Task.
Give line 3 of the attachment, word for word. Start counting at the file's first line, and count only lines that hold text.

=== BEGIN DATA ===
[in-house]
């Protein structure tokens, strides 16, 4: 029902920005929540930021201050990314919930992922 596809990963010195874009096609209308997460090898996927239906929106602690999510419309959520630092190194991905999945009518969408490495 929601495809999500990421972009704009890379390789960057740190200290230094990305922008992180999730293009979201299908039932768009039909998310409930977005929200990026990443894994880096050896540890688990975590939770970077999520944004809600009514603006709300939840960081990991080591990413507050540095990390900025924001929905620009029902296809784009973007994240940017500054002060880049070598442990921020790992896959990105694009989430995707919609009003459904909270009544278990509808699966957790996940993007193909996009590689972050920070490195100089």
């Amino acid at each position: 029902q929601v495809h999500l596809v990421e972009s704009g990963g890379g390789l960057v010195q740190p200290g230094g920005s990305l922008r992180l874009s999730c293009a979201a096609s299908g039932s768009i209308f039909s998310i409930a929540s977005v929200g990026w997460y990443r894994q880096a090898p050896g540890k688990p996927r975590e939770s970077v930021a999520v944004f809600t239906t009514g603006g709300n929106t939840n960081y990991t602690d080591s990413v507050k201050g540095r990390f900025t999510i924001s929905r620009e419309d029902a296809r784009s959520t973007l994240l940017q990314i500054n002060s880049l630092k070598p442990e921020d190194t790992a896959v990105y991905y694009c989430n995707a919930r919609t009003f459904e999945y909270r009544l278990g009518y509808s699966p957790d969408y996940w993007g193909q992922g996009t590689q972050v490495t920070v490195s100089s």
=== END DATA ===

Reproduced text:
């Amino acid at each position: 029902q929601v495809h999500l596809v990421e972009s704009g990963g890379g390789l960057v010195q740190p200290g230094g920005s990305l922008r992180l874009s999730c293009a979201a096609s299908g039932s768009i209308f039909s998310i409930a929540s977005v929200g990026w997460y990443r894994q880096a090898p050896g540890k688990p996927r975590e939770s970077v930021a999520v944004f809600t239906t009514g603006g709300n929106t939840n960081y990991t602690d080591s990413v507050k201050g540095r990390f900025t999510i924001s929905r620009e419309d029902a296809r784009s959520t973007l994240l940017q990314i500054n002060s880049l630092k070598p442990e921020d190194t790992a896959v990105y991905y694009c989430n995707a919930r919609t009003f459904e999945y909270r009544l278990g009518y509808s699966p957790d969408y996940w993007g193909q992922g996009t590689q972050v490495t920070v490195s100089s």